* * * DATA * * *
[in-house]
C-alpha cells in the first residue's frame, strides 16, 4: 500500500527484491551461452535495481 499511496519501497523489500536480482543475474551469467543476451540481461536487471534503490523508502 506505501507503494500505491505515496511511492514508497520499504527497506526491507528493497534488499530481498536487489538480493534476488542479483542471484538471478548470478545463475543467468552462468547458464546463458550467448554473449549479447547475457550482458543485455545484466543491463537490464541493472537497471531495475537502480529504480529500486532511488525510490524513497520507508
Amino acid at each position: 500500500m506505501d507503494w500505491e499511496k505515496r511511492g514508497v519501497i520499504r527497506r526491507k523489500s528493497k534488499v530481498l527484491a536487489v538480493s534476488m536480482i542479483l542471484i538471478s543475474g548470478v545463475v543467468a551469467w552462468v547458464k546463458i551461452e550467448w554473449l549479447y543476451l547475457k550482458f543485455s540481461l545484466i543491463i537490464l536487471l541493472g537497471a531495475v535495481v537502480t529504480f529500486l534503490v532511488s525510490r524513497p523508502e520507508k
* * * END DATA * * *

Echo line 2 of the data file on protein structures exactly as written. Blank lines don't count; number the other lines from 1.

C-alpha cells in the first residue's frame, strides 16, 4: 500500500527484491551461452535495481 499511496519501497523489500536480482543475474551469467543476451540481461536487471534503490523508502 506505501507503494500505491505515496511511492514508497520499504527497506526491507528493497534488499530481498536487489538480493534476488542479483542471484538471478548470478545463475543467468552462468547458464546463458550467448554473449549479447547475457550482458543485455545484466543491463537490464541493472537497471531495475537502480529504480529500486532511488525510490524513497520507508